So there you have it, five things I will be making for my baby. I will try and make travel pillows, lactation pads and swaddling blankets as well, but they’re not quite as exciting to talk about.

What things do you like making for babies and kids in the family?

 

For help starting out homemaking, check out The ESSENTIAL Beginner Homemaker’s Guide. For help budgeting all your everday and not-so-everyday essentials, from food to transport to clothes, check out On A Budget: The good homemaker’s guide to economizing.

5 Diet Tips For Minimizing Morning Sickness.

With week 14 well underway, it’s pretty safe to say: I beat morning sickness. Woo-hoo!

Good thing too, seeing as I have an irrational fear of vomiting that could have put me into shock and possibly meant a hospital trip.

Now, I know a good part of this is luck, maybe genetics, but I did get the odd burst of queasiness. And I managed to not just suppress them, but nip them in the bud. There’s plenty of advice out there on managing morning sickness. This isn’t about that. This is about doing everything in your power not to get it in the first place. And it won’t work for everyone, but it’s just my personal experience in hopes it could help someone else who struggles with emetophobia.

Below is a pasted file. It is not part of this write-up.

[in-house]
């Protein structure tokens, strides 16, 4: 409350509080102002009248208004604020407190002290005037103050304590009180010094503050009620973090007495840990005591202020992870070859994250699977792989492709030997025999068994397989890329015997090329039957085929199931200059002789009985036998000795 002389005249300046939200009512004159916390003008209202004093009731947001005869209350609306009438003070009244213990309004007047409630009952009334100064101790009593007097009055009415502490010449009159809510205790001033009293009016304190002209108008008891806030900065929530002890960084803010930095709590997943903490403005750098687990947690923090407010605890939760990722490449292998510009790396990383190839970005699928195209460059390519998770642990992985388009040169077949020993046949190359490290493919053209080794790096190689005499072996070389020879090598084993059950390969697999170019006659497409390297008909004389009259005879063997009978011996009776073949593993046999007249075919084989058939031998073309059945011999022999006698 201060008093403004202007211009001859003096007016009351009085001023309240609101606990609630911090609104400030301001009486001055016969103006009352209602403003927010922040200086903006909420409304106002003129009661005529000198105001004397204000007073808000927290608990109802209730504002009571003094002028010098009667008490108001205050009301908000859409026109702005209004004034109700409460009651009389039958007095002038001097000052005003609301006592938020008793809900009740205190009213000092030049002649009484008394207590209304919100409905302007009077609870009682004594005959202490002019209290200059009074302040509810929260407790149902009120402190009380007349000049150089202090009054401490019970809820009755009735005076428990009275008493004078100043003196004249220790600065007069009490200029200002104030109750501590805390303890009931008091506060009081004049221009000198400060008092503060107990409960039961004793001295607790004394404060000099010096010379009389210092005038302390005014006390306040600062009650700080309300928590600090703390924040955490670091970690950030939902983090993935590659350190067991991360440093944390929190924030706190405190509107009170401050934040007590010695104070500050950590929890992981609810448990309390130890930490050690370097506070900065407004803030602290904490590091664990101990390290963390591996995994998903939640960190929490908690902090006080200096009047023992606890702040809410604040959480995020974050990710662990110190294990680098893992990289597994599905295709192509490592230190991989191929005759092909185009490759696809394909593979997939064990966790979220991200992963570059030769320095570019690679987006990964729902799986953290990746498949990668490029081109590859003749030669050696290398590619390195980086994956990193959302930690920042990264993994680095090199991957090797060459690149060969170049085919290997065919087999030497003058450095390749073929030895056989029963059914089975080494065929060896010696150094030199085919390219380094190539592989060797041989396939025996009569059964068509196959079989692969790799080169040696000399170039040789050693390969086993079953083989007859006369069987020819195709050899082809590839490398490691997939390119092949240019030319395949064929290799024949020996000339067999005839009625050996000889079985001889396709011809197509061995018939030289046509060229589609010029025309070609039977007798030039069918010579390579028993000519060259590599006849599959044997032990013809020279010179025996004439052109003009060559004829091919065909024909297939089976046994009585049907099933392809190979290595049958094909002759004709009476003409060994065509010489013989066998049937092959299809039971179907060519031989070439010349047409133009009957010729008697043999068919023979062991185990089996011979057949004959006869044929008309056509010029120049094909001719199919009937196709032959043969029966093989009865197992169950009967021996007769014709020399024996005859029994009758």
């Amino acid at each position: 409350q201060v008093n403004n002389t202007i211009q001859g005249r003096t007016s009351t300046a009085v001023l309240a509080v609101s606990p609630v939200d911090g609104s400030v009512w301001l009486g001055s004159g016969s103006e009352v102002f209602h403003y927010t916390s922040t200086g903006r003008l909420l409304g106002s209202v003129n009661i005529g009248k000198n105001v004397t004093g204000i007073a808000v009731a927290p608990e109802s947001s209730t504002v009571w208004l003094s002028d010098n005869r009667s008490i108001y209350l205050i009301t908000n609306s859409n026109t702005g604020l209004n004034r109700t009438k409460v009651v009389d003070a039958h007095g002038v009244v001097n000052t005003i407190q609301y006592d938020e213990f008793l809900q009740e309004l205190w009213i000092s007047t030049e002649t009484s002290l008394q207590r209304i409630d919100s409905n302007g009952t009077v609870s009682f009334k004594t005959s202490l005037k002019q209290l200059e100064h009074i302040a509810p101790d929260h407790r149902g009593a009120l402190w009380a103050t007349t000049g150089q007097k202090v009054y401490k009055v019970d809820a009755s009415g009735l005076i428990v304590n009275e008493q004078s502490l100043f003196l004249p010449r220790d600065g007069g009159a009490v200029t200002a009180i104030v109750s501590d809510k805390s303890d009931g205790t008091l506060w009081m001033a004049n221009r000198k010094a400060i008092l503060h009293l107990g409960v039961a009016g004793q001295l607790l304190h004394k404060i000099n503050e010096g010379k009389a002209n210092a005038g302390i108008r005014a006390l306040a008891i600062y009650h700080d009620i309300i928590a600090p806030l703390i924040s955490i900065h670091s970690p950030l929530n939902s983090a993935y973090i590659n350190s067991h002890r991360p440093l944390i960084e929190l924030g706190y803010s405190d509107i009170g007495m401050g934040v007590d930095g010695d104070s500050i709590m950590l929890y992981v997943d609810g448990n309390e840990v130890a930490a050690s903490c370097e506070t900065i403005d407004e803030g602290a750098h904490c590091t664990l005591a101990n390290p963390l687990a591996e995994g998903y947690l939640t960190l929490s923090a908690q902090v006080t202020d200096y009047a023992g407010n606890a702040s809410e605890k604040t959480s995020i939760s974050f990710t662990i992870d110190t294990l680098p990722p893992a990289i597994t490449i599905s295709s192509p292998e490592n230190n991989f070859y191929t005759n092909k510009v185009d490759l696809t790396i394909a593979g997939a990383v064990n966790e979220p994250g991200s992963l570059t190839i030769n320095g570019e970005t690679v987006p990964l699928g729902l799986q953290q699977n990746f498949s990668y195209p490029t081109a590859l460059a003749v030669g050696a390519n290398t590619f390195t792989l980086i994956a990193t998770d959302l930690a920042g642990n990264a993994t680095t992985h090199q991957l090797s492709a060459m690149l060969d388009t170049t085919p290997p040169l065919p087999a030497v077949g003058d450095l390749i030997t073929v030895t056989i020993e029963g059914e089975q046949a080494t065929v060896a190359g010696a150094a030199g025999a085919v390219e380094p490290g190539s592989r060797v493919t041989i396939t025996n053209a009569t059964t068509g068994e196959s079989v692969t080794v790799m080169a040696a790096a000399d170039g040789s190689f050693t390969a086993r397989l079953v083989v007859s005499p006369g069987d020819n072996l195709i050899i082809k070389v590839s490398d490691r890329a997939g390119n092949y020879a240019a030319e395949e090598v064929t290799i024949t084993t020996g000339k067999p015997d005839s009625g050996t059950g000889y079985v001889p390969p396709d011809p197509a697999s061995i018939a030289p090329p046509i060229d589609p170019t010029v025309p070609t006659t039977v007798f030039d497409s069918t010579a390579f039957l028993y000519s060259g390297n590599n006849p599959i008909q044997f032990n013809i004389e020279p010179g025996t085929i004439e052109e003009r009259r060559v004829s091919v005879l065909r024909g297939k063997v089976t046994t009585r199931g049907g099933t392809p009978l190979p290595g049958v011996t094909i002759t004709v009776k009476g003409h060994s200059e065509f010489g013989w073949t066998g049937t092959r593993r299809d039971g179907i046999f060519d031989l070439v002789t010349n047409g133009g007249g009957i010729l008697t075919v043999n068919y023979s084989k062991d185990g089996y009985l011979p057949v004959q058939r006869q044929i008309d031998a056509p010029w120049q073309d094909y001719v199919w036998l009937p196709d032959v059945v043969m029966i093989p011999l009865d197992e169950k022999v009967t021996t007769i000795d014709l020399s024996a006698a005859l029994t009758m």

1: Avoid slushy, easily digested food.

The one thing sure to bring on a rumble in my stomach or the smell of reflux was food that dissolves when it hits your stomach. Gooey cakes, yoghurts or even chocolate, any combination of smooth fats and simple sugars is a nightmare. Fast food and other foods with a high GI cause the same mess. Likewise for smoothies, juices and other blended foods. It’s like a food volcano.

Instead, opt for eating whole foods as much as possible. Fresh fruit and vegetables, well cooked lean meats, roughly mashed beans and starches. Minimize simple sugars, fats and salts and focus on fibre, protein and starch for a bedded stomach.

2: Eat plain, dry foods often.

This isn’t just for when you feel it coming on! Almost every well-seasoned mum has told me that if you nibble often, you can mitigate or even send away morning sickness.

Pick something bland and plain, preferably starch or fibre based, that is nice and dry. Corn cakes and home-made bread were my foods of choice, but crisps/chips, rice cakes, crackers and wafers work too. Try and go for whole grain or high fibre options, though, as the plainer and whiter the starch is, the more likely it is high GI or sweetened, which could bring you right back to step one.

3: Trust your nose.

I had an aversion the whole first trimester, but it was a huge one: mussels. Jon and I were eating a Thai fish noodle thing. And he was raving about it. But it tasted… very wrong to be. Still, cause Jon was enjoying it I put on a brave face and finished my bowl. BIG mistake. The next day I had reflux, was almost sick when I sat up and got stomach cramps. Bear in mind this was not food poisoning: Jon, whose digestive system normally can’t handle my “healthy snacks”, ate the whole bowl and then had more the next day and the following day with no issue.

So take this note: sniff your food, lick your food, spit it out if you need to. But don’t swallow something your body is repulsed by. Because even if there’s nothing wrong with it, if your body says “no” it will come out anyway. Your body laughs at wholesome tomato salad. Your body does not believe in a lentil soup. One way or another it will come out.